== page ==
Obesity and dyslipidemia. Nature of an association.

F Batista, I do Carmo, J Garcia e Costa, A Galvão-Teles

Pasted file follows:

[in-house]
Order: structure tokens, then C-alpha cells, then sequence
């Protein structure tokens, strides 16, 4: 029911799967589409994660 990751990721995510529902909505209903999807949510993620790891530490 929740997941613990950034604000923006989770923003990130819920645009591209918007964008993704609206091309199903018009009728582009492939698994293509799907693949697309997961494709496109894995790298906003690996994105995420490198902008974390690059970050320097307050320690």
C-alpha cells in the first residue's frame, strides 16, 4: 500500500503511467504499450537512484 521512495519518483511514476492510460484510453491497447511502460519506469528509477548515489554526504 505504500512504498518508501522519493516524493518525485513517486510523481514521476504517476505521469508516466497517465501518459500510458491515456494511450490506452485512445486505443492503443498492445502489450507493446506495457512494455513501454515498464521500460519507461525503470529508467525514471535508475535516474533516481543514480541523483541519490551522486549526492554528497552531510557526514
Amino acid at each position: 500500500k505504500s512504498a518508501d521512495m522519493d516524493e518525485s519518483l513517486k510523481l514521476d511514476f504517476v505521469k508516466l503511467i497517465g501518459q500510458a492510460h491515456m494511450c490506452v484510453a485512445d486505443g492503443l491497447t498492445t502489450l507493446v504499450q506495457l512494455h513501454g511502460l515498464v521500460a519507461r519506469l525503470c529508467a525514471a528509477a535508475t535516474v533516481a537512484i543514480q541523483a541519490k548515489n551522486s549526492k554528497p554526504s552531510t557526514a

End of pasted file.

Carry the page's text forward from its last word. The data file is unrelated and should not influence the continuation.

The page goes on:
Obesity is commonly associated with hyperlipidemia on the basis of clinical and epidemiological studies, but the mechanisms of that relationship are not well understood. To evaluate the contribution of obesity to fasting levels of total cholesterol, high-density lipoprotein cholesterol (HDL-C) and triglycerides (TG), we retrospectively analyzed data of 209 patients (175 women and 34 men) attending our outpatient clinic to lose weight. Hyperlipidemia, namely hypertriglyceridemia and low levels of HDL-C, was more frequent in more advanced grades of obesity. Fifty per cent of men with moderate obesity were found to have hypertriglyceridemia and 41.6% showed low levels of HDL-C. However, the relationship between obesity and hyperlipidemia is confounded by age and is not significant when body mass index (BMI) is correct for age. After this correction, we only found a significant correlation (r = 0.93, p = 0.01) between BMI and hypertriglyceridemia in female patients. We conclude that hyperlipidemia and obesity are associate but their relationship is weak and influenced by age. Also important in this relationship seems to be the distribution of body fat.

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